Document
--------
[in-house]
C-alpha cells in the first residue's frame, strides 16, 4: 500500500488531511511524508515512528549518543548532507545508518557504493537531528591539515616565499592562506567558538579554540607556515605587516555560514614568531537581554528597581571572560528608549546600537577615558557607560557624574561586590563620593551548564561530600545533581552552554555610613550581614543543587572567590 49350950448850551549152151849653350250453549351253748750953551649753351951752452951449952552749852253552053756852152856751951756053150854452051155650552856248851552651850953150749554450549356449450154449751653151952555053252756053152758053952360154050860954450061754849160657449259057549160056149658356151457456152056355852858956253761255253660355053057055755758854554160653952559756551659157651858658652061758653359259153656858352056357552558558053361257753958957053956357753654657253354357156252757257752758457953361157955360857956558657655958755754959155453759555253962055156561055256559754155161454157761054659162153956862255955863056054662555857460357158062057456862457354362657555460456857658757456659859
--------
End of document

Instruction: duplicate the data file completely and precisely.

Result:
[in-house]
C-alpha cells in the first residue's frame, strides 16, 4: 500500500488531511511524508515512528549518543548532507545508518557504493537531528591539515616565499592562506567558538579554540607556515605587516555560514614568531537581554528597581571572560528608549546600537577615558557607560557624574561586590563620593551548564561530600545533581552552554555610613550581614543543587572567590 49350950448850551549152151849653350250453549351253748750953551649753351951752452951449952552749852253552053756852152856751951756053150854452051155650552856248851552651850953150749554450549356449450154449751653151952555053252756053152758053952360154050860954450061754849160657449259057549160056149658356151457456152056355852858956253761255253660355053057055755758854554160653952559756551659157651858658652061758653359259153656858352056357552558558053361257753958957053956357753654657253354357156252757257752758457953361157955360857956558657655958755754959155453759555253962055156561055256559754155161454157761054659162153956862255955863056054662555857460357158062057456862457354362657555460456857658757456659859